Why Hand Sanitizer and Wipes are Sold Out and How to DIY

Perhaps the only thing sweeping the globe faster than the coronavirus is the selling of sanitizing cleaning products that may help reduce the spread of COVID-19 germs. There has been such an overwhelming demand for these items that hand sanitizer and wipes are largely sold out at almost every brick and mortar and virtual store in the nation. If you are one of the thousands of people that is having difficulty finding hand sanitizer and wipes, what can you do?

Many Americans are focusing on proper hand washing and are attempting to make their own disinfectant products. While hand washing is something we are hopefully already familiar with, for it to keep us healthy it must be done correctly. And though there is no shortage of do it yourself (DIY) recipes for hand sanitizer, it is extremely important to exercise caution when working with chemicals.

To better navigate protecting your home and the people in it against coronavirus germs, the below information about cleaning and disinfecting may be helpful.

Washing Hands With Soap

Soap and Water Works Too

Although hand sanitizer can be an important part of keeping germs at bay, the traditional standby of soap and water can usually do an equally if not superior job when done correctly. In fact, soap and water can be better at getting rid of some germs than hand sanitizer.

To effectively clean the hands with soap and water, an individual should wet their hands, dispense soap, and then thoroughly lather their hands with soap for a minimum of twenty seconds before rinsing. Especially for younger children in which counting to twenty could be a challenge, another option would be to wash their hands until they have completed slowly singing the well-known song Happy Birthday.

It is critical for people to wash their hands any time they:

  • Blow their nose
  • Care for a sick person
  • Cough
  • Eat food
  • Go to the restroom
  • Prepare food
  • Return from being outside the home
  • Sneeze
  • Touch pets

In addition to properly washing hands to minimize the spread of germs, it is recommended that individuals refrain from using their hands to touch their eyes, nose, mouth, and face.

Making Your Own Hand Sanitizer

In general, buying premade hand sanitizer can be best because it should be a more precise formula. However, desperate times call for desperate measures, which has many Americans that cannot find it in the store looking to make their own hand sanitizer at home.

Contrary to popular thought, a recipe for hand sanitizer should include just a few basic ingredients and typically calls for only two ingredients:

  1. 1/3 cup of aloe vera gel
  2. 2/3 cup of 99% isopropyl rubbing alcohol

While some may choose to add a drop or two of essential oils to their homemade sanitizer, it is important not to overdo. It may even be prudent to skip the essential oils all together if you have an individual in your home with asthma or other fragrance sensitivities.

Reusable Disinfectant Wipes

With the stores largely being sold out of or limiting the sale of disinfectant wipes, many people are getting creative and are making their own. To simplify the process, many are turning to the creation of reusable wipes via old washcloths.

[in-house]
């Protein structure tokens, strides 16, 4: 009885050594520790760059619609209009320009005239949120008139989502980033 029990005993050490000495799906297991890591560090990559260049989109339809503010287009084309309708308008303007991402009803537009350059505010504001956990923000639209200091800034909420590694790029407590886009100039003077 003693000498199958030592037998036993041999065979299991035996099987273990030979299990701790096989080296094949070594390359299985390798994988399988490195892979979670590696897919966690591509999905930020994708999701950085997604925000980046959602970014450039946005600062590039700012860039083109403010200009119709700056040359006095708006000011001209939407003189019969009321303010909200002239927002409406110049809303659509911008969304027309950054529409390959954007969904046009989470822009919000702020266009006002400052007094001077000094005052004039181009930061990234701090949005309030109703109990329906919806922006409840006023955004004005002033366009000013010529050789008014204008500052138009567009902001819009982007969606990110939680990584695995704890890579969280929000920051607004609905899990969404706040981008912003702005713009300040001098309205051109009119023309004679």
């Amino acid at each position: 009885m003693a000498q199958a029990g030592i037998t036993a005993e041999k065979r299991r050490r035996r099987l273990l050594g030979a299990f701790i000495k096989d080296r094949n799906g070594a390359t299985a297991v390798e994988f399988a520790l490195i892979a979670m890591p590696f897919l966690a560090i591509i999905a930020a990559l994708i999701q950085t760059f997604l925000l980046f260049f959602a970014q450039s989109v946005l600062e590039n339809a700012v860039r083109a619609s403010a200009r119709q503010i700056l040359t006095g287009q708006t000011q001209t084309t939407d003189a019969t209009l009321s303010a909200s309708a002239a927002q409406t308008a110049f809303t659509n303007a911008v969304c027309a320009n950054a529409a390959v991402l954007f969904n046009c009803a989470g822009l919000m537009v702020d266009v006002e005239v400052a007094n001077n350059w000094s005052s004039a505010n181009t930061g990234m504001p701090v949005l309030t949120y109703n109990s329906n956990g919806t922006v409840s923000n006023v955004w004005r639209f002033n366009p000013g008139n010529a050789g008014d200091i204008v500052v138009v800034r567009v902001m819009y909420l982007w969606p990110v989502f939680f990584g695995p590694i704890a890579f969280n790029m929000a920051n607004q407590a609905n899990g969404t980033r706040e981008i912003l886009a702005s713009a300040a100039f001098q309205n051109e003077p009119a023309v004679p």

The basis of a reusable wipe is generally three cups of distilled water, three quarters of a cup of rubbing alcohol, and a few teaspoons of a gentle dishwashing soap. Once the washcloths are reasonably soaked in this mixture, they should be ready to use.

DIYers must note that testing a small spot of any surface is recommended first to ensure there is no discoloration or damage done to the surface being disinfected. It is up to the consumer to exercise caution and good judgement when creating an at home disinfectant wipe. A wipe’s ability to properly disinfect is dependent on the ingredients, usage of ingredients, and correct application.

Ways to Disinfect Your Home

Even the Centers for Disease Control and Prevention is urging Americans to consider the use of hand sanitizer and wipes to minimize the spread of germs inside the home. To reduce the spread of germs within the home, it can be a good idea to disinfect commonly touched items such as:

  • Doorknobs
  • Light switches
  • Countertops
  • Faucet handles
  • Telephones
  • Television remotes
  • Any surface that is touched often

Although the entire home should be cleaned frequently, the kitchen and bathroom areas often require the most attention when it comes to limiting the spread of germs.

While disinfecting these items is key, to disinfect them daily is absolutely crucial for ensuring better protection against contagious germs. Many of us touch these items dozens of times a day if not more, making daily cleaning a necessity.

Special Precautions

Take special care when using cleaning products. As hand sanitizer and wipes fly of the shelves of local stores, many consumers are resorting to using what they can find. Not all cleaners are created equal, and to use a large amount of multiple chemical-based cleaning products in a short period of time could possibly trigger complications for individuals who suffer from asthma or other serious breathing problems.

Officials are recommending that to flatten the curve of the coronavirus, residents should pay close attention to and follow advisories from city, state, and federal leaders. Most American cities are already being encouraged to work from and stay at home if possible. With an increase in the number of people staying home, cleaning and disinfecting regularly is imperative to help keep you and your loved ones healthy.